Adobe Premiere has built-in tools feature enough power to color correct your video footage with no other plug-ins or apps. In this lesson, you’ll learn about the RGB and YUV color scopes, two of the best tools you can use to achieve perfect color.
Color blindness is a vision deficiency that affects a large number of people around the world. Whether we know it or not, we as designers have a great impact on their daily lives through the work that we create and put out all around us. That being the case, I believe that we should take a few moments and explore some simple yet effective solutions that could help improve their situation and thus the quality of their lives.
So far in this course, you’ve learned that you can do your color corrections in Adobe Premiere Pro, and some of the basics of how and why. In this video you’ll get to know the full tools inside of Premiere that you can use to adjust color.
Raw video footage is almost never perfectly color balanced. Transforming your raw footage into the final video, you might be battling white balance and tone settings—settings that control the overall color and look of your video footage in big ways.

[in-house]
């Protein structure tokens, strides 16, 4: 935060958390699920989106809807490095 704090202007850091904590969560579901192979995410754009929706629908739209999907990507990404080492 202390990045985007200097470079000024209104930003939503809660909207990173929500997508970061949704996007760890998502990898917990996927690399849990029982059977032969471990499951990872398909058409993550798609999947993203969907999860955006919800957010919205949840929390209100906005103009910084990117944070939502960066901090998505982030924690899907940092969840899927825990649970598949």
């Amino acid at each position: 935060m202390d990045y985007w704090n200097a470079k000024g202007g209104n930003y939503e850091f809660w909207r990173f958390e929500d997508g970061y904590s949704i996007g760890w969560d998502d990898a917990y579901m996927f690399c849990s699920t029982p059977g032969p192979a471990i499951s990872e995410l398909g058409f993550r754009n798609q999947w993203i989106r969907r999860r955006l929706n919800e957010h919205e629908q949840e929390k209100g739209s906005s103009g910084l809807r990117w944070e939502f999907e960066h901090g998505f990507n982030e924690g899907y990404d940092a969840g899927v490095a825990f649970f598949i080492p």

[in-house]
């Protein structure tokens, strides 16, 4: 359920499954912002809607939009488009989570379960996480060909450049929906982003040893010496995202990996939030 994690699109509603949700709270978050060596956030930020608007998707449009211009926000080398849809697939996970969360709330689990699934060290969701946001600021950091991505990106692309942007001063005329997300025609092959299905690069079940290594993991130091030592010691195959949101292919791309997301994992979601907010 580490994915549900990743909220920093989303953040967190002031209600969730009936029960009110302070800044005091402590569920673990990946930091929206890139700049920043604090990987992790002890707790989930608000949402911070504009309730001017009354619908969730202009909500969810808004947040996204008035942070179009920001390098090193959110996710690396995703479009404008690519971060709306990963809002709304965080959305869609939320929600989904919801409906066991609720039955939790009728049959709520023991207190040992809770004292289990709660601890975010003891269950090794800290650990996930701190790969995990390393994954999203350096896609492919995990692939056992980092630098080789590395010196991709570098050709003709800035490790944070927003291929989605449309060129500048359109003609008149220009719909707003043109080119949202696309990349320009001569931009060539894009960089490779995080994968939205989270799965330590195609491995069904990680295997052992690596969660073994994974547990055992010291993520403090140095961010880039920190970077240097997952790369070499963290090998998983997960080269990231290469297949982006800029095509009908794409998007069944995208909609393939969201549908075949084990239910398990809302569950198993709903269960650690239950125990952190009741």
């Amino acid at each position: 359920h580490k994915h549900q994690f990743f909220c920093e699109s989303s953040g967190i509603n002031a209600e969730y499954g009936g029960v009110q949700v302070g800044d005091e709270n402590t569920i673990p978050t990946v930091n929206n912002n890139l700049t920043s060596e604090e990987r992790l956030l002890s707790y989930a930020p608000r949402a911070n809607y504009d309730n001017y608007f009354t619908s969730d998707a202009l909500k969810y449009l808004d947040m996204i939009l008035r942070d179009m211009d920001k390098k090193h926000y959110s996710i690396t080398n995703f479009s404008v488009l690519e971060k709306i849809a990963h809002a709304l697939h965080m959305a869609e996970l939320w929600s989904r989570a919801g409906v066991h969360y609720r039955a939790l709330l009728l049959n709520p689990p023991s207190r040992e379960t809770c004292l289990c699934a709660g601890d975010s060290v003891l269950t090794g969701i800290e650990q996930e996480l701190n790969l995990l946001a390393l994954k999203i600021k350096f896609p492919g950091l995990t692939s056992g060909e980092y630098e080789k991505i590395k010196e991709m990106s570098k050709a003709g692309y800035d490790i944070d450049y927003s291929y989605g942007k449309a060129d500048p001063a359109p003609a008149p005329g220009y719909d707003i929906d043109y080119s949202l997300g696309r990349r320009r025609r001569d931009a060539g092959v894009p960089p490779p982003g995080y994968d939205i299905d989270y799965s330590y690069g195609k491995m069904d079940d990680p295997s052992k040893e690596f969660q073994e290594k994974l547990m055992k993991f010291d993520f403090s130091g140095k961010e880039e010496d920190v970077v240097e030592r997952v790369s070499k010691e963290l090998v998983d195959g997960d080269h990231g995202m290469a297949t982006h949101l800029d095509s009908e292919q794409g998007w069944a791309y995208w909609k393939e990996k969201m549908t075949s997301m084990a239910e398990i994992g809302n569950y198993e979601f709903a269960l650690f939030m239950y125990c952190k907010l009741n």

In my course on Automatic Color Correction With DaVinci Resolve, I walked you through the full process of color correcting your video.
In recent tutorials on the video-editing software DaVinci Resolve, we’ve looked at working with scopes, matching colors between video clips, and applying adjustments to multiple clips.
Color correcting video footage can be a long and tedious process, but in this video from my course Automatic Color Correction With DaVinci Resolve, I’m going to show you a super-useful shortcut. You will learn how to copy a color matching adjustment from one clip and apply it to other clips in DaVinci Resolve.
If you’ve ever had to color correct video footage, you know that it can be a tedious process. But Blackmagic Design’s DaVinci Resolve software gives you some great features to make color correction faster and easier.
When should you color correct your video? The answer depends on your editor, your workflow preferences, your space requirements, and more.
Achieving high-dynamic range shots with a drone can be tricky because the camera sensors on drones are often not as flexible as those in a DSLR or higher-end video camera. (Mainly because drones have to carry much smaller cameras!) So filming in a “flat” picture profile or a “log format” can allow us to get a bit more dynamic-range in our shot.
The post-2000s era of photography has been decidedly digital. Cameras with more and more megapixels, better high ISO performance, and lower prices have taken center stage.